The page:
Time to summarize What we have found is something we may not have realized about Film Preservation. There has over time developed a popular misconception that the Films of previous eras are here by accident, or oversight, that just isn't true. Yes, films have been found in attics, abandoned swimming pools, under chicken coops, every conceivable place, but we remember these because the stories that surround them are mysterious and exciting. Through the work of many dedicated and insightful people a lot of these films are still with us. In the teens through the auspices of the National Board of Fire Underwriters the first Standards for Handling and Storage of Nitrate Film were developed. In the 1920's there was a Bill submitted before Congress to Preserve and Store Historical Films, Will Hays in the 1920's had discussion with Executive Dept. Staff about Film Vaults in or around the White House. The SMPE formed a Preservation Committee in the 1930's to Develop Standards for the Storage and Handling of Film. MOMA, the Library of Congress , National Archives, UCLA, Eastman House all had a hand in developments in Film preservation. As time has gone by, we have found new areas of concern in Film Preservation, Color Fading, Vinegar Syndrome, and other scourges on the life of film have kept the dedicated folks at Archives busier than ever looking for solutions to all of these problems.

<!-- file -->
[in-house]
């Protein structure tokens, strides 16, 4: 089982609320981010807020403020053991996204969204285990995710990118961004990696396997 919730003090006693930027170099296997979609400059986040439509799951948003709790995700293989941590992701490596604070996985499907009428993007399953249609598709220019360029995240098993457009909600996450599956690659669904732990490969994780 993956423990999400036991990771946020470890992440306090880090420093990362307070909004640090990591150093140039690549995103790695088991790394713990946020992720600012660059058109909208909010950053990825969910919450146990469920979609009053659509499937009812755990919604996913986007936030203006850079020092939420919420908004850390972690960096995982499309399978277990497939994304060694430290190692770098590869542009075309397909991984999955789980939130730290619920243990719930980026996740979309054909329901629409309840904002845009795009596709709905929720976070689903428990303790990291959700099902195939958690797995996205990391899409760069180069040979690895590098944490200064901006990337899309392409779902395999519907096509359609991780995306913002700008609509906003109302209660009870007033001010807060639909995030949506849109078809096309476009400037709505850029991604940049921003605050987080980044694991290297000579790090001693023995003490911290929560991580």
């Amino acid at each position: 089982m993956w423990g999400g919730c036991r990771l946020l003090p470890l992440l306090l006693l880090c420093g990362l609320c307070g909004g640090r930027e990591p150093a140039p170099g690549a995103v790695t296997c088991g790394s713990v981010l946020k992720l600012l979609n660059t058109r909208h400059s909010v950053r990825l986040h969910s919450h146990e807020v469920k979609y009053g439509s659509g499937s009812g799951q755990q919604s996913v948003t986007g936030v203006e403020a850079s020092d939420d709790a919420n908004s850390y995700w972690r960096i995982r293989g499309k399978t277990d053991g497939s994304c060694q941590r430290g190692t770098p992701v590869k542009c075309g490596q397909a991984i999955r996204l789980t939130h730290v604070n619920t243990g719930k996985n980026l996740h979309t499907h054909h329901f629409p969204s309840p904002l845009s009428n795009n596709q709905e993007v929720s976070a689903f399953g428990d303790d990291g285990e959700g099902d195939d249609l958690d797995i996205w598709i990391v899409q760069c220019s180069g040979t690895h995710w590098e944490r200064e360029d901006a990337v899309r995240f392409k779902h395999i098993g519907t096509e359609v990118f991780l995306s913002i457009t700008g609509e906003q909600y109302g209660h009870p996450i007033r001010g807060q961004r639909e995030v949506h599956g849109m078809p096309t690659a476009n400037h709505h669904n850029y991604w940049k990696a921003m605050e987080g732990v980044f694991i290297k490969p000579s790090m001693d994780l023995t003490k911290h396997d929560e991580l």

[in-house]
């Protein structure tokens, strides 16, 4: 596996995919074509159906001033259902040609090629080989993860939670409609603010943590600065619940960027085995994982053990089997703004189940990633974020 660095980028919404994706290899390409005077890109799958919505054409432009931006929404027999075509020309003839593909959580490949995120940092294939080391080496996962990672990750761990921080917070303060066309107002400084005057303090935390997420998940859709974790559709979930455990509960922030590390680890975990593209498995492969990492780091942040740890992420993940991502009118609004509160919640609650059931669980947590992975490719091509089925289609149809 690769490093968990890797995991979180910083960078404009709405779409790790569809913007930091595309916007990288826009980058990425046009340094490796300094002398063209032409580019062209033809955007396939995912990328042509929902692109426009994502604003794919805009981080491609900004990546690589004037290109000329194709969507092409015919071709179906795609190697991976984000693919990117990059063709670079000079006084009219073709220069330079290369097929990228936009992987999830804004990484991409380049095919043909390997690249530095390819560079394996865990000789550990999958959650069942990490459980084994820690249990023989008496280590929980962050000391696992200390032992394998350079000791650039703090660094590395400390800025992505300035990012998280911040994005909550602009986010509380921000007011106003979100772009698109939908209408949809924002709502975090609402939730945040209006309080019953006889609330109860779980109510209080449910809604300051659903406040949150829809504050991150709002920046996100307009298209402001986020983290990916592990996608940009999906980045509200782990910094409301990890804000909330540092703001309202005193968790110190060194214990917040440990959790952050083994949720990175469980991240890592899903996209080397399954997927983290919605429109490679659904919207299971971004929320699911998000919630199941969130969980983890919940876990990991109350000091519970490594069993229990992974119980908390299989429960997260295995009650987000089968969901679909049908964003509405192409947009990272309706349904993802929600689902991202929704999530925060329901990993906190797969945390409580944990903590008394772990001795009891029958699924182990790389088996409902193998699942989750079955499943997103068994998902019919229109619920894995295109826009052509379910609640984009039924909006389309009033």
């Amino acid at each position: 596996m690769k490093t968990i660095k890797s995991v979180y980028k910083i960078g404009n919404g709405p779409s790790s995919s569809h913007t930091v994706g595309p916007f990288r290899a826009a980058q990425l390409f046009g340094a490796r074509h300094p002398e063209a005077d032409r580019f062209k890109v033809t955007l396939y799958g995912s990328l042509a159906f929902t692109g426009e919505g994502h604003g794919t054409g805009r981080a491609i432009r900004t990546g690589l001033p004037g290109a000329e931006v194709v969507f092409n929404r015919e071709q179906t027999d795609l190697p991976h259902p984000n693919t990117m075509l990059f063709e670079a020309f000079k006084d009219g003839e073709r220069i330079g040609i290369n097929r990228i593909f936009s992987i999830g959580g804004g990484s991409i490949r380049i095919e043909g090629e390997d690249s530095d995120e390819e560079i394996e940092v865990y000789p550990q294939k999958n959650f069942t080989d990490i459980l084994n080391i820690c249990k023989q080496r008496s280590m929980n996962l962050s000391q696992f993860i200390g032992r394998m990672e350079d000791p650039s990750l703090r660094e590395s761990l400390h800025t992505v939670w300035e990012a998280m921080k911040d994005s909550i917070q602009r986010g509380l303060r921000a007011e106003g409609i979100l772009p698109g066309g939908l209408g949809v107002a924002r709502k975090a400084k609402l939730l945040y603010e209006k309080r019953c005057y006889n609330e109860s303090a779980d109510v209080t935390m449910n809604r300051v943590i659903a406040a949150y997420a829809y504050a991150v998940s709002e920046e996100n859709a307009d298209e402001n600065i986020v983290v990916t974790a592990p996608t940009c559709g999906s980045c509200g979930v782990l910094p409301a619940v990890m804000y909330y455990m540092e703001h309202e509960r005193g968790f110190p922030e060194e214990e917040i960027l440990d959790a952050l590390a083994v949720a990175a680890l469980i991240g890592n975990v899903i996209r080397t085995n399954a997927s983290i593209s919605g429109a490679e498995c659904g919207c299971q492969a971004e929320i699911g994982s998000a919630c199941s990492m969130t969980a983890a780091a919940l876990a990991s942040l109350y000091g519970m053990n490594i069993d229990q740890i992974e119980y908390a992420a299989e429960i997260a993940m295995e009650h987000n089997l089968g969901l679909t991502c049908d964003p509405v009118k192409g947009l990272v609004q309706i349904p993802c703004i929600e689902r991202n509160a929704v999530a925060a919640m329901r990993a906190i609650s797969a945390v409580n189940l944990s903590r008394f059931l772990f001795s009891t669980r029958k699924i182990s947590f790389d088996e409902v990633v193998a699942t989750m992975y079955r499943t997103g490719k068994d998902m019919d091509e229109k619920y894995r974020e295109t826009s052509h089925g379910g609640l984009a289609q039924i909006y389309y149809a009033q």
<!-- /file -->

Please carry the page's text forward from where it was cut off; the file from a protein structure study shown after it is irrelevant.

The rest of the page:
This "Blogathan" has been wonderful in allowing an exchange of thoughts from many different viewpoints with regards to Preservation, it has helped inform and raise awareness of many issues. Everyone who contributed deserves Kudos for their efforts, but the next step is key. Keep your voices heard. Lets not fade away like a lot of the images now lost to the ravages of time.